The Supreme Court today expressed its displeasure that Delhi Traffic Police has selected only five out of 77 spots for traffic decongestion project in the national capital and wondered why there was no plan about new metro lines which would become operational.
The Supreme Court today expressed its displeasure that Delhi Traffic Police has selected only five out of 77 spots for traffic decongestion project in the national capital and wondered why there was no plan about new metro lines which would become operational. The apex court said that the authority cannot take only five spots out of 77 sites, identified by a task force, in the national capital for traffic decongestion project. “You also have to plan this in accordance with the metro. There is absolutely nothing about the metro services. There is no planning as to what will happen when new lines of the metro will start,” a bench comprising justices Madan B Lokur and Deepak Gupta said.
Advocate Wasim A Qadri, who was appearing for the Delhi government and Delhi Police, said that recommendation of task force for removal of traffic congestion would be implemented here. “We are not prepared to accept such bald statements,” the bench said. Advocate Aparajita Singh, who is assisting the court as amicus curiae in the matter, said that the authorities have to explain as to why only five spots have been selected so far for the decongestion project.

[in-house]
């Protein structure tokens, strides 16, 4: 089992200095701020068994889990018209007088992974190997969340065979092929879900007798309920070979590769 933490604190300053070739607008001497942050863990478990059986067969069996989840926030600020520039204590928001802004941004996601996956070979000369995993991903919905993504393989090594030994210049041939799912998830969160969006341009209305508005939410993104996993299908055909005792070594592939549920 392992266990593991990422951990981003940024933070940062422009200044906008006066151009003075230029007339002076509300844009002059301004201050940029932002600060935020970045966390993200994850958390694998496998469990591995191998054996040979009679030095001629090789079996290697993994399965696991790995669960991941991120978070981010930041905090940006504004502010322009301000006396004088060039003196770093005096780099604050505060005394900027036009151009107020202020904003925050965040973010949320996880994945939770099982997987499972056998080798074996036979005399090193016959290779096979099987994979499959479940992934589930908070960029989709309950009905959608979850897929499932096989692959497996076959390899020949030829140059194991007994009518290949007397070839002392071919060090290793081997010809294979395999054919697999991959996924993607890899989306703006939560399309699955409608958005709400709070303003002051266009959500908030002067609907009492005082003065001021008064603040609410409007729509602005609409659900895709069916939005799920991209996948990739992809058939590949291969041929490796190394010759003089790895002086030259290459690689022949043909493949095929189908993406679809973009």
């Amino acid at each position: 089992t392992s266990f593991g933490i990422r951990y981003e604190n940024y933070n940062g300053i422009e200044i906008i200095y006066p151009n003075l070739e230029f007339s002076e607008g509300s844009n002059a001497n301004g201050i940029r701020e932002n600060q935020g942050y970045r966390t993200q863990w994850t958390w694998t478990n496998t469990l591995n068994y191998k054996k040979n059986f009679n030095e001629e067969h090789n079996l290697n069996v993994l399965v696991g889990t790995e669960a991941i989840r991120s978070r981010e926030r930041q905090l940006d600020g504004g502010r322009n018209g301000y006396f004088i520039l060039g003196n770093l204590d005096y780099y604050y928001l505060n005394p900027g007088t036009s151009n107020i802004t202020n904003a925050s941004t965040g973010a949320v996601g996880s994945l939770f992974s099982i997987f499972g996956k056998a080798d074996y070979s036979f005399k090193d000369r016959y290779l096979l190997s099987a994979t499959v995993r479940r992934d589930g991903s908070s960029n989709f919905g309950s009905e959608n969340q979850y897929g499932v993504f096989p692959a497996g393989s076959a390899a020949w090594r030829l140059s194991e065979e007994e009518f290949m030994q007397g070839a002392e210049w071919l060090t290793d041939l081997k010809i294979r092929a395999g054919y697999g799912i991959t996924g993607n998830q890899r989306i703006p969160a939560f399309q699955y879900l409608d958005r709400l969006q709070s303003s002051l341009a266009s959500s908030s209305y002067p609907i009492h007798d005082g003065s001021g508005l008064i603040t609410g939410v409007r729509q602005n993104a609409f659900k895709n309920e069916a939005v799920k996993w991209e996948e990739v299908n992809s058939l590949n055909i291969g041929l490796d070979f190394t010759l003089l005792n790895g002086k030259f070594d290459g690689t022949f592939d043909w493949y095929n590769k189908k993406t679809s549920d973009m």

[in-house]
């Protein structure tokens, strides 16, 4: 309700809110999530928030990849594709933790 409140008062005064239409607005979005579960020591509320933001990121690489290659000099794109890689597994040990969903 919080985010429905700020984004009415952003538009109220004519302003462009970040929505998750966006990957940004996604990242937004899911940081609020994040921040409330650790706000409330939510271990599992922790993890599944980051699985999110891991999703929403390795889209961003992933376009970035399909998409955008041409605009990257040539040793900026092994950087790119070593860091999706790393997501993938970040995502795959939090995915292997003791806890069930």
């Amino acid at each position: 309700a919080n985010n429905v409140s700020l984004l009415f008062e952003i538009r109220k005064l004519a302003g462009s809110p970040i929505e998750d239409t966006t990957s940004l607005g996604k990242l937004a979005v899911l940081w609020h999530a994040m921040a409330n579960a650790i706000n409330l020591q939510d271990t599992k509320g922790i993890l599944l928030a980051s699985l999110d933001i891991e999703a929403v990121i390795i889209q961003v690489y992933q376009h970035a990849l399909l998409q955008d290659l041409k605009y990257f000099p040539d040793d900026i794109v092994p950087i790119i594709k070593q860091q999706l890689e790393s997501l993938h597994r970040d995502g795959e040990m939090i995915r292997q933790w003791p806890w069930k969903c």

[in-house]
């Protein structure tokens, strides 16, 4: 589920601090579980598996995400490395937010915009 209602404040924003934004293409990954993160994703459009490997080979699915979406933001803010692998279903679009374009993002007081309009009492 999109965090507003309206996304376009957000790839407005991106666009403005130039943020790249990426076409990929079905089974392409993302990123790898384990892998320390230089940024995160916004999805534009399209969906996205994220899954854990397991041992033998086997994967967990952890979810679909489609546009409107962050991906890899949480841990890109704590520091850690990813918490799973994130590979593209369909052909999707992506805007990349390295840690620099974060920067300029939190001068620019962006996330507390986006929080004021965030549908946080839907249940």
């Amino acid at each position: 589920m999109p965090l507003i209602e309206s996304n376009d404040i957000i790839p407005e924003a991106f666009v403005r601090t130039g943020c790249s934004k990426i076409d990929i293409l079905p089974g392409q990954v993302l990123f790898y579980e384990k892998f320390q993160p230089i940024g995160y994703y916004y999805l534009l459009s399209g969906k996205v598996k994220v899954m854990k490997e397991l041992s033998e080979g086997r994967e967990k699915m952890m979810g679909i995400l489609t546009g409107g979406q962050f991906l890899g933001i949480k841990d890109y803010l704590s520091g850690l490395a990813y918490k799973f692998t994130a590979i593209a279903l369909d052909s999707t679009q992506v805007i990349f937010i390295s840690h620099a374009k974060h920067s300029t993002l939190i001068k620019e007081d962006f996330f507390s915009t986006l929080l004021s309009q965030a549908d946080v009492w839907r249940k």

Qadri said that 28 traffic corridors were required to be considered and the process of construction of flyovers and underpass in the city would take time. He referred to the traffic congestion at Dhaula Kuan intersection, Sardar Patel Marg, 11 Murti Road and Panchsheel Marg here and said that appropriate steps would be taken. However, the bench questioned the process of selecting only five out of 77 spots and observed, “you are saying that NHAI (National Highways Authority of India) has to do this, someone else has to do that. What you have to do? You cannot say we will only file documents in the court.” When Qadri referred to the issue of encroachment, the bench asked, “which encroachment you have removed and when? Tell us.” “The more important plan was scientific diversion of traffic. You have not said anything about it,” it said.
The amicus suggested the bench that the Delhi Integrated Multi-Modal Transit System (DIMTS) was an expert body on traffic management and they should be asked to devise a plan for traffic decongestion. The amicus also said this issue raised was similar to the comprehensive action plan on air pollution and both the matter should be heard together. The bench accepted the submission of the amicus and said the matter would be heard along with the comprehensive action plan which is aimed at reducing the air pollution level in the Delhi-national capital region (NCR).
The apex court was hearing some applications filed in a 1985 PIL by environmentalist M C Mehta who had raised the issue of air pollution in the Delhi-NCR.